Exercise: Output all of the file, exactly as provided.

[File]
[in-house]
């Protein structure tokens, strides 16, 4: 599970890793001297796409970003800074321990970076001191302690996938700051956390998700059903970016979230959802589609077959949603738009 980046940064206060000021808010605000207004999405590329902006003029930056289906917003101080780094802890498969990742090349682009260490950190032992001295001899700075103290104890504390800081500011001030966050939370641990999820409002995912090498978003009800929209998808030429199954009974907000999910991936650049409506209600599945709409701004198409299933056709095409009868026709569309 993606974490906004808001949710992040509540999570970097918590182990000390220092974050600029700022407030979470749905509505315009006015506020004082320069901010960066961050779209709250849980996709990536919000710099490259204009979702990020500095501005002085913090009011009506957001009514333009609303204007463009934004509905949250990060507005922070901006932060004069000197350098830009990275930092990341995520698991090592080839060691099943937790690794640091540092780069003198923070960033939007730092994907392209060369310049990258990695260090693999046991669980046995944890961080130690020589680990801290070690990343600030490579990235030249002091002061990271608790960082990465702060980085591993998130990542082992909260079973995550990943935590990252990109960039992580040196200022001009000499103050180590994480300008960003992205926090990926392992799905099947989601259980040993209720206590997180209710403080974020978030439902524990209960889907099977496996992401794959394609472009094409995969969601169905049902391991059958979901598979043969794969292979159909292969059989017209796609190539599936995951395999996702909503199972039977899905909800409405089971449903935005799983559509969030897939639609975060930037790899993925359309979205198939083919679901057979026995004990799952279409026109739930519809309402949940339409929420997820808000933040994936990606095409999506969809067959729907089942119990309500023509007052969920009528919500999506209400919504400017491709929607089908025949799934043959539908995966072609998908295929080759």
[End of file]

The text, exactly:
[in-house]
């Protein structure tokens, strides 16, 4: 599970890793001297796409970003800074321990970076001191302690996938700051956390998700059903970016979230959802589609077959949603738009 980046940064206060000021808010605000207004999405590329902006003029930056289906917003101080780094802890498969990742090349682009260490950190032992001295001899700075103290104890504390800081500011001030966050939370641990999820409002995912090498978003009800929209998808030429199954009974907000999910991936650049409506209600599945709409701004198409299933056709095409009868026709569309 993606974490906004808001949710992040509540999570970097918590182990000390220092974050600029700022407030979470749905509505315009006015506020004082320069901010960066961050779209709250849980996709990536919000710099490259204009979702990020500095501005002085913090009011009506957001009514333009609303204007463009934004509905949250990060507005922070901006932060004069000197350098830009990275930092990341995520698991090592080839060691099943937790690794640091540092780069003198923070960033939007730092994907392209060369310049990258990695260090693999046991669980046995944890961080130690020589680990801290070690990343600030490579990235030249002091002061990271608790960082990465702060980085591993998130990542082992909260079973995550990943935590990252990109960039992580040196200022001009000499103050180590994480300008960003992205926090990926392992799905099947989601259980040993209720206590997180209710403080974020978030439902524990209960889907099977496996992401794959394609472009094409995969969601169905049902391991059958979901598979043969794969292979159909292969059989017209796609190539599936995951395999996702909503199972039977899905909800409405089971449903935005799983559509969030897939639609975060930037790899993925359309979205198939083919679901057979026995004990799952279409026109739930519809309402949940339409929420997820808000933040994936990606095409999506969809067959729907089942119990309500023509007052969920009528919500999506209400919504400017491709929607089908025949799934043959539908995966072609998908295929080759």